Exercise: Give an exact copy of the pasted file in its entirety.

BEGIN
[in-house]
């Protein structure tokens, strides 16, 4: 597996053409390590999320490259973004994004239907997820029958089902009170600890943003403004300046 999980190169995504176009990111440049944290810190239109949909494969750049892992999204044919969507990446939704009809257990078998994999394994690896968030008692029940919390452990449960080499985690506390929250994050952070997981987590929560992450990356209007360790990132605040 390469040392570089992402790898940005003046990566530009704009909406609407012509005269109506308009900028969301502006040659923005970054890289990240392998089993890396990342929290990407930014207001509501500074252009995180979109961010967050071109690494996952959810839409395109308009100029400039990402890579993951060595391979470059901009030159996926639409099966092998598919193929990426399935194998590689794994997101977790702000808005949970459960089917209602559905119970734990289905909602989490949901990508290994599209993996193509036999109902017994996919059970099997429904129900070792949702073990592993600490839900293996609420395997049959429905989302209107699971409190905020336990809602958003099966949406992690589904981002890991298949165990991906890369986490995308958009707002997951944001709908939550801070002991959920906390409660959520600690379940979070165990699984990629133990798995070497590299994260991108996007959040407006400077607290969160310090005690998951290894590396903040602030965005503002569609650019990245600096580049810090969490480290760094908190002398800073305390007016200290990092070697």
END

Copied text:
[in-house]
């Protein structure tokens, strides 16, 4: 597996053409390590999320490259973004994004239907997820029958089902009170600890943003403004300046 999980190169995504176009990111440049944290810190239109949909494969750049892992999204044919969507990446939704009809257990078998994999394994690896968030008692029940919390452990449960080499985690506390929250994050952070997981987590929560992450990356209007360790990132605040 390469040392570089992402790898940005003046990566530009704009909406609407012509005269109506308009900028969301502006040659923005970054890289990240392998089993890396990342929290990407930014207001509501500074252009995180979109961010967050071109690494996952959810839409395109308009100029400039990402890579993951060595391979470059901009030159996926639409099966092998598919193929990426399935194998590689794994997101977790702000808005949970459960089917209602559905119970734990289905909602989490949901990508290994599209993996193509036999109902017994996919059970099997429904129900070792949702073990592993600490839900293996609420395997049959429905989302209107699971409190905020336990809602958003099966949406992690589904981002890991298949165990991906890369986490995308958009707002997951944001709908939550801070002991959920906390409660959520600690379940979070165990699984990629133990798995070497590299994260991108996007959040407006400077607290969160310090005690998951290894590396903040602030965005503002569609650019990245600096580049810090969490480290760094908190002398800073305390007016200290990092070697």